Re: Using names (was: Who's the author?)

Subject: Re: Using names (was: Who's the author?)
From: Seth Greenberg <SETH -at- ELNICE -dot- NICE -dot- COM>
Date: Wed, 15 Feb 1995 17:18:03 GT-0200

Gary,

I think what Marguerite was trying to say (and you'll excuse me
Marguerite, if I am wrong) is that you should use names in
documents so that they clearly relay the concept being presented
in examples.

For example:

When you are describing the use of wildcards in a Window-based
search feature, you might suggest that the user specify the
following:

B* J??

if the user wanted to locate names such as:

Burns Jim
Brown Jon and
Brady Jan

As long as it helps to explain the feature, it is
"meaningful to the user."

However, I would, at all costs avoid the names of
Star Trek characters (even Next Generation). In addition
to creative infringement, it'll just make your company
look like it's peopled by a bunch of technoweenie wireheads.
---------------------------------------------------------------------
Date: Wed, 15 Feb 1995 09:27:00 EST
Reply-to: "Gray,Gary P" <GRAY -at- BOS -dot- MSMAIL -dot- IDX -dot- COM>
From: "Gray,Gary P" <GRAY -at- BOS -dot- MSMAIL -dot- IDX -dot- COM>
Subject: Re: Using names (was: Who's the author?)
To: Multiple recipients of list TECHWR-L
<TECHWR-L -at- VM1 -dot- ucc -dot- okstate -dot- edu>

Marguerite wrote

>Do as you will, folks, and I realize I'm probably in the minority here,
>but I STILL think that putting people's names (your own or someone
>else's, especially without their permission) into manuals is tacky and
>unprofessional. Examples are most helpful when they use names that are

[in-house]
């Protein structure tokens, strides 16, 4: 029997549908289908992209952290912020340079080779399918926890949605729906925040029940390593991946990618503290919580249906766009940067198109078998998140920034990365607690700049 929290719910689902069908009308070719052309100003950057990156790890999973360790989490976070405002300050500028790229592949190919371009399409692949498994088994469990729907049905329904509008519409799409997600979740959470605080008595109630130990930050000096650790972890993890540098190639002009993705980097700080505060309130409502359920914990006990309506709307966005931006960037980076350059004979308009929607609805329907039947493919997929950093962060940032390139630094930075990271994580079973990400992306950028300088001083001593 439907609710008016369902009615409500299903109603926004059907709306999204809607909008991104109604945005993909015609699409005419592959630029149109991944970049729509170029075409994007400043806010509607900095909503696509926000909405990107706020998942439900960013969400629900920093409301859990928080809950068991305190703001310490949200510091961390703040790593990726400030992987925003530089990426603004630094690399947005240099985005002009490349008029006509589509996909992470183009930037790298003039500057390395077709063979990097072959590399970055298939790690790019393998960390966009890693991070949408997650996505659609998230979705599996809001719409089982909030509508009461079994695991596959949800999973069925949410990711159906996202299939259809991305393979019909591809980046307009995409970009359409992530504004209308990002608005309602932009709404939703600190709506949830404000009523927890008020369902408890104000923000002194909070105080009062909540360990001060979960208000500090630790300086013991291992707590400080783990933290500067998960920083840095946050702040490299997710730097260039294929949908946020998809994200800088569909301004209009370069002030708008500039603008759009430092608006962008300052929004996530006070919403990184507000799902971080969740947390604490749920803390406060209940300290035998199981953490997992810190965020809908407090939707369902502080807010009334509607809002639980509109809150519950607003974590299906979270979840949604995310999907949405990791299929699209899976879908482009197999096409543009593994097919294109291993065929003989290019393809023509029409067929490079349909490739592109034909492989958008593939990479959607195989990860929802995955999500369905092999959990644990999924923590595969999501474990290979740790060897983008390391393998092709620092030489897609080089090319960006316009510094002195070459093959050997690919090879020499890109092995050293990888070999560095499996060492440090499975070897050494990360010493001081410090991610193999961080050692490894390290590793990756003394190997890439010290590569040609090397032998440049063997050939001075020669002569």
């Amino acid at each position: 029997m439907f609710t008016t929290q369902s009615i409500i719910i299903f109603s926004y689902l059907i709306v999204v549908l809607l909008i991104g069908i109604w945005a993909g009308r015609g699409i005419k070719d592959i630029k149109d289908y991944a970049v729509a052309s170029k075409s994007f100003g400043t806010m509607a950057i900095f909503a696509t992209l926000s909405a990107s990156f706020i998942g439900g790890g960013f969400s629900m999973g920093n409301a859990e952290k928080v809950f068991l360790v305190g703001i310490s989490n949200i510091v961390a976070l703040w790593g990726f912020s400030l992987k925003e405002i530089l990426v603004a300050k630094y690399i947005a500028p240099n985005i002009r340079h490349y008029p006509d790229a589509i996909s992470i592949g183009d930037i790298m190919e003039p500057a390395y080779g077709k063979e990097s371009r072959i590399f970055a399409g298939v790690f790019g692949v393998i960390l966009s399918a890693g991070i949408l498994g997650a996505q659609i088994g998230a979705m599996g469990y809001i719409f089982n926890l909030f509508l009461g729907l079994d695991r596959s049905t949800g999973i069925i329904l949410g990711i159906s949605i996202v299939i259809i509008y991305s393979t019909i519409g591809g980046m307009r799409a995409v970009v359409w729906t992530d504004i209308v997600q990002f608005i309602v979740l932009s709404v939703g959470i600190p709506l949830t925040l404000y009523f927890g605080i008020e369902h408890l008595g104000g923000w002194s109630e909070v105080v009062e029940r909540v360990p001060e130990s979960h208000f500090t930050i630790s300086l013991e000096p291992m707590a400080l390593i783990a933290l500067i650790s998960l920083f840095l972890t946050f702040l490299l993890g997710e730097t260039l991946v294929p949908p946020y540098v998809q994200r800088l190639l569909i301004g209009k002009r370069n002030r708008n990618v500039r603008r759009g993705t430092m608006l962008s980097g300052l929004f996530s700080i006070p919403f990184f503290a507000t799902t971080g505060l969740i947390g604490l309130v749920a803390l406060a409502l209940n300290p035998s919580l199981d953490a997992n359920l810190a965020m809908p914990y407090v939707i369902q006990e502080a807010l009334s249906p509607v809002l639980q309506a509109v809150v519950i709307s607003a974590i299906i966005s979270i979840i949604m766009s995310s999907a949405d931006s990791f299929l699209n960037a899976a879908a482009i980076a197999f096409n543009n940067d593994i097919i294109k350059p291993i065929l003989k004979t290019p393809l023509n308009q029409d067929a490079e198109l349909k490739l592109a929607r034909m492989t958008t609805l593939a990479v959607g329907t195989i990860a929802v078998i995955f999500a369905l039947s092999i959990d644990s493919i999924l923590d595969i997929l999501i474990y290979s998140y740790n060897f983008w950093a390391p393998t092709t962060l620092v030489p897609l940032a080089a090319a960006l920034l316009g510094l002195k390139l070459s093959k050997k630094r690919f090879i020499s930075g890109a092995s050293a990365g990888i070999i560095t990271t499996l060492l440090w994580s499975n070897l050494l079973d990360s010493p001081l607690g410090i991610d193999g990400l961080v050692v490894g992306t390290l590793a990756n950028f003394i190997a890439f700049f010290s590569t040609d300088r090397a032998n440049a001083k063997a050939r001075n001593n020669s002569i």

>meaningful to the user, not ego trips for the writer/programmer.

Err... how do you do this in a user's manual? How can you tell what name
would be "meaningful" to the user? You don't know their names when you're
writing (at least I don't, and if you have that much knowledge about
your audience, I really envy you!) I assume here that people aren't
bending examples around just so they can put their name in a book.
But if you're going to use a name anyway, why not a real one? And
if you're using a real name, why not your own or a co-workers?

Granted, you should be careful. For example, on our medical billing
product, it would be really easy to give my co-workers all sorts of rather

nasty and probably embarrassing medical procedures to go through. But
we use people's names, or, in some cases, one person's first name and
another's last name. I don't think there's ever been a problem with it here.
And frankly, I see nothing whatsoever wrong with it.



--Seth Greenberg
seth -at- marketing -dot- nice -dot- com
Tel Aviv


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